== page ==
Depositions from captured men, their kidnappers, the captains of devil-ships and members of their crews as well as the memorials and correspondence of Chinese, British, and American officials are available in British Parliamentary Papers: Correspondence and returns respecting the emigration of Chinese Coolies 1858-92 and American Diplomatic and Public Papers: The Coolie Trade and Chinese Emigration.
Commissioners sent by the Chinese government interviewed contract laborers in Peru and Cuba. Yung Wing wrote about his investigation in his autobiography My Life in China and America. The Cuba Commission Report compiled data from over a thousand depositions. Among the few accounts written by former jui jai is Apunte historico de los Chinos en Cuba by Antonio Chuffat Latour (who should not be confused in any way with the character Pedro Chufat in God of Luck).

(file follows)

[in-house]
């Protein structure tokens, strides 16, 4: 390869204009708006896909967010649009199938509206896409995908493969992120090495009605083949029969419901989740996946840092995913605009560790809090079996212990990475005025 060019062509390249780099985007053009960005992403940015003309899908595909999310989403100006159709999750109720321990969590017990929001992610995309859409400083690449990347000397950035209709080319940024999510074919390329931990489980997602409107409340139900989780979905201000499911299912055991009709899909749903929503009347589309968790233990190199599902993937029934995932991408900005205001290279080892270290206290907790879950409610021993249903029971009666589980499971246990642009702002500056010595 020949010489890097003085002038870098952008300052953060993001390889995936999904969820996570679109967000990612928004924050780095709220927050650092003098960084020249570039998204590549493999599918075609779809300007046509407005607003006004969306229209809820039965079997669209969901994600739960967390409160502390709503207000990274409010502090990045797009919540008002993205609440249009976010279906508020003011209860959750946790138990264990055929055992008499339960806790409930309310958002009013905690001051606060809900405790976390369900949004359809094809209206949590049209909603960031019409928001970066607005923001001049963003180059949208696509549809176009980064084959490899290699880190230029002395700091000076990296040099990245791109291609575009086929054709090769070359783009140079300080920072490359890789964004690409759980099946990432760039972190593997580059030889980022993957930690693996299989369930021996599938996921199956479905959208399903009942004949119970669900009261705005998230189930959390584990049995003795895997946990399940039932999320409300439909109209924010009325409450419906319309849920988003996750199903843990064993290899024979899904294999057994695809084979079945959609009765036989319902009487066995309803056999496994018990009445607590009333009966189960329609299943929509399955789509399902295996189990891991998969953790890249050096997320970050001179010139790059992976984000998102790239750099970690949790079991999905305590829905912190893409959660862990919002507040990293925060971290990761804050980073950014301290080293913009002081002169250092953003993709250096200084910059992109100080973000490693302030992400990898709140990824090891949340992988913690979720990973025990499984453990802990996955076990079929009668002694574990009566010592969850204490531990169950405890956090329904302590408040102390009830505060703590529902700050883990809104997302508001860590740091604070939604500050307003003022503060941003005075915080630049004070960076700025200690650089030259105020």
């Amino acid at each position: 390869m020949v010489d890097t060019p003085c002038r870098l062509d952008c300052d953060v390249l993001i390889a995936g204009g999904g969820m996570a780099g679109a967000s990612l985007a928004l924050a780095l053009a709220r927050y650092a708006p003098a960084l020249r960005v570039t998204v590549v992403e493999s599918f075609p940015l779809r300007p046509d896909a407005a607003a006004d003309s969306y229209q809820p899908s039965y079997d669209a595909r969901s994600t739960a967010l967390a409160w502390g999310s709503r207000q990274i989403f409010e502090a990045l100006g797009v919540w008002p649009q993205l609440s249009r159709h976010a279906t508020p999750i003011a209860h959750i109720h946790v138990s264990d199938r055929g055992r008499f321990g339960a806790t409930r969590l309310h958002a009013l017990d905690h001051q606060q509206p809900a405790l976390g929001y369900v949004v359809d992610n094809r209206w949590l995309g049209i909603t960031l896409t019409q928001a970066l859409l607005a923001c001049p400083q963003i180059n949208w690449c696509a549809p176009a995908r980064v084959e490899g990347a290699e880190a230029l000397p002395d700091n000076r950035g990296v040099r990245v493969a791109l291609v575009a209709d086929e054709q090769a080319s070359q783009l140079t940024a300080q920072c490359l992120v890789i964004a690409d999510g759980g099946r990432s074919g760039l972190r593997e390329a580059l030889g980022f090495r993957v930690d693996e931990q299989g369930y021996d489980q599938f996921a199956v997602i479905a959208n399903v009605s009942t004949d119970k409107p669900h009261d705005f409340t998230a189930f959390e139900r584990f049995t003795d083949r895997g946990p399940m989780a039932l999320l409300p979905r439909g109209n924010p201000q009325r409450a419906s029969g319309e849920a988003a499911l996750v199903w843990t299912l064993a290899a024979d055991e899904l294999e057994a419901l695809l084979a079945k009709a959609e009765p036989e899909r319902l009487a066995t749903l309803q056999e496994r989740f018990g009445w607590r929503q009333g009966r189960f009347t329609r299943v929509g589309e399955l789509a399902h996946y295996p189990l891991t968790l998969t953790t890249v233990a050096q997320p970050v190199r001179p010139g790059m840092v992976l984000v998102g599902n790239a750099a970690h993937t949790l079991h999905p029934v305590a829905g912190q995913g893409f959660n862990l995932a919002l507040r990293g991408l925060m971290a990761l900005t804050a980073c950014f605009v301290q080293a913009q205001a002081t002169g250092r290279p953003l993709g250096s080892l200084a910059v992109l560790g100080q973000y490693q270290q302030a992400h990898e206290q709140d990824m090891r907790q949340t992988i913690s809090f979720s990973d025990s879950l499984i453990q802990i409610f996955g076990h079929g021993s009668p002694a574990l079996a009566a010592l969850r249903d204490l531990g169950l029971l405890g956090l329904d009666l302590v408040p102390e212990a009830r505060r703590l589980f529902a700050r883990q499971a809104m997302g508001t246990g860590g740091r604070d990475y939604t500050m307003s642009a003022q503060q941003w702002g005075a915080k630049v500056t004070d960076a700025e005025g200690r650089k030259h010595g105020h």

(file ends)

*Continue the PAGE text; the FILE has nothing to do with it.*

Peru's Chincha (guano) Islands in the nineteenth century were vividly described by naturalists and travelers-most notably Robert E. Coker, A. J. Duffield, Thomas J. Hutchinson, Robert Cushman Murphy, and George W. Peck-as well as writers, often anonymous, intent on protesting the mistreatment of Chinese laborers in publications such as The Anti-Slavery Reporter, Supplement to the Friend of China, and Chamber's Journal of Popular Literature.